Playing cops was just a game until the bullets were real.
The gravy train hasn’t stopped in the hollers of western Virginia for more than thirty years when Stony Shelor starts his junior year at Jubal Early High. Class divides and racism are still the hardened norms as the Eisenhower years draw to a close. Violence lies coiled under the calm surface, ready to strike at any time.
On the high school front, the cool boys are taking their wardrobe and music cues from hip TV private dick Peter Gunn, and Dobie Gillis is teaching them how to hit on pretty girls. There’s no help for Stony on the horizon, though. Mary Lou Martin is the girl of his dreams, and she hardly knows Stony exists. In addition, Stony can’t seem to stay out of juvenile court and just may end up in reform school. A long, difficult year stretches out in front of him when a new boy arrives in town. Likeable bullshit artist Jack Newcomb dresses like Peter Gunn, uses moves like Dobie Gillis, and plays pretty good jazz clarinet.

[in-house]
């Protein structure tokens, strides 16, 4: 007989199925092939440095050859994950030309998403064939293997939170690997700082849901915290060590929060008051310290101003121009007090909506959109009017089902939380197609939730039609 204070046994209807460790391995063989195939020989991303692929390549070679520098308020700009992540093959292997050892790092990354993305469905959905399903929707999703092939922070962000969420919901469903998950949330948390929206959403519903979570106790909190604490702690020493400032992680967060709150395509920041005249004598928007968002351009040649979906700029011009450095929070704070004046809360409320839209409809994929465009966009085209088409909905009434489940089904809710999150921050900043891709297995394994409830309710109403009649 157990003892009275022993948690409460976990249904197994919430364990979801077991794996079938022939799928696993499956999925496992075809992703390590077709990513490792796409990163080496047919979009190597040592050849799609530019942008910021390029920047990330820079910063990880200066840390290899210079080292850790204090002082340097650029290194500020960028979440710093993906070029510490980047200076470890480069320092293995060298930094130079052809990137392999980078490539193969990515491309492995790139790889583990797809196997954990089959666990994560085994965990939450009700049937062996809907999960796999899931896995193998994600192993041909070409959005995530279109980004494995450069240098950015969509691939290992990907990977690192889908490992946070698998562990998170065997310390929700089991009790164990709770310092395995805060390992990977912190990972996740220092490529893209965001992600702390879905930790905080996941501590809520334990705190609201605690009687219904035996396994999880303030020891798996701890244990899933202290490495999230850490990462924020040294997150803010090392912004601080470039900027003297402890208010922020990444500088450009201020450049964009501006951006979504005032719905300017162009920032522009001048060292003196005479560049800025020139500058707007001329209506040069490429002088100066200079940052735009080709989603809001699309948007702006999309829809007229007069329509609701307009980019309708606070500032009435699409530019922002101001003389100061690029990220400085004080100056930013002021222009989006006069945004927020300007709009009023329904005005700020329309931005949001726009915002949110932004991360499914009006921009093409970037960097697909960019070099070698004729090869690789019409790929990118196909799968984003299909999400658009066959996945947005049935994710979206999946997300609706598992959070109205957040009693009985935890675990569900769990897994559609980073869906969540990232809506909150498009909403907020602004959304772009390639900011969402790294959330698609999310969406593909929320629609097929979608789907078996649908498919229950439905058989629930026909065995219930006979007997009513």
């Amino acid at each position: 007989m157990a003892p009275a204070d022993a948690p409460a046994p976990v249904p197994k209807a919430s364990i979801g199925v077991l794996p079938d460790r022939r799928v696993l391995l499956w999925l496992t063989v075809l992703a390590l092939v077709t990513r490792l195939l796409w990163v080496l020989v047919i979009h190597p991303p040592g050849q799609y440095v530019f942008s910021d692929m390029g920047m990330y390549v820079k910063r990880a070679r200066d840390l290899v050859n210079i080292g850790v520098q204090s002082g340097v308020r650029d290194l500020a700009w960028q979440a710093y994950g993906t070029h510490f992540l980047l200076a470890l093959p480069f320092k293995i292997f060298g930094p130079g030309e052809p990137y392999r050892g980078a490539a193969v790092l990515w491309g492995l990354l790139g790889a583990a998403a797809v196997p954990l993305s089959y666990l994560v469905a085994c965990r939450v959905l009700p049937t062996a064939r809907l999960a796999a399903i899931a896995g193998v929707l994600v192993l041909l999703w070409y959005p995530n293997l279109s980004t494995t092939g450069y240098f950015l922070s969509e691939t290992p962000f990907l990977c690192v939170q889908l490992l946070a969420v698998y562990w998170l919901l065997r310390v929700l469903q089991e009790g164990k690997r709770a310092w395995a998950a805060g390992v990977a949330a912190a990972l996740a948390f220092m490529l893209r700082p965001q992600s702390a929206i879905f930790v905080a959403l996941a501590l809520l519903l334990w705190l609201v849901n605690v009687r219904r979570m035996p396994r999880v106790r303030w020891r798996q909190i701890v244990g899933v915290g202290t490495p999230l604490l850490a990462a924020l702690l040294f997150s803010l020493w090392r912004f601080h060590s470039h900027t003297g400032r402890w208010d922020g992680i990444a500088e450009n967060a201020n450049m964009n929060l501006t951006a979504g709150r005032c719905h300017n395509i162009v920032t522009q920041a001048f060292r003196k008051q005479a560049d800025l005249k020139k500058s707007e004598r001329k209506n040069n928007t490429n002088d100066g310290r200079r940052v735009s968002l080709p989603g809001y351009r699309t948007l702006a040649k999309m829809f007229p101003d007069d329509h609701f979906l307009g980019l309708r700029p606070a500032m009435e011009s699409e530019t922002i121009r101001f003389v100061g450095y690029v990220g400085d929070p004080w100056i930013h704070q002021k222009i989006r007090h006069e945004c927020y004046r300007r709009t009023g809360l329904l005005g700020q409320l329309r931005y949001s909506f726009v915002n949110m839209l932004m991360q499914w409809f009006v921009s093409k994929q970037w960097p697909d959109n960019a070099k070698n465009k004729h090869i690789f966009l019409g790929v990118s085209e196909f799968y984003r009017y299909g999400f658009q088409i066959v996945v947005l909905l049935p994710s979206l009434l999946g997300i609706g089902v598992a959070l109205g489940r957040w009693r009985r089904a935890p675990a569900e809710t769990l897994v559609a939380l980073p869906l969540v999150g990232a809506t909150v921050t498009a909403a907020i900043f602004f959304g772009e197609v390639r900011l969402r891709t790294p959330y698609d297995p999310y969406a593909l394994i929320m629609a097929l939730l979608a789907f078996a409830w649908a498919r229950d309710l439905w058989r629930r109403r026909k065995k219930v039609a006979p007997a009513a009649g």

Jack draws Stony into his fantasy of being a private detective, and the two boys start hanging around the county sheriff’s office. Accepted as sources of amusement and free labor, the aspiring gumshoes land their first case after the district attorney’s house is burglarized. Later, the boys hatch an ingenious scheme to help the deputies raid an illegal speakeasy and brothel. All the intrigue feels like fun and games to Jack and Stony until a gunfight with a hillbilly boy almost gets them killed. The stakes rise even higher when the boys find themselves facing off against the Ku Klux Klan.
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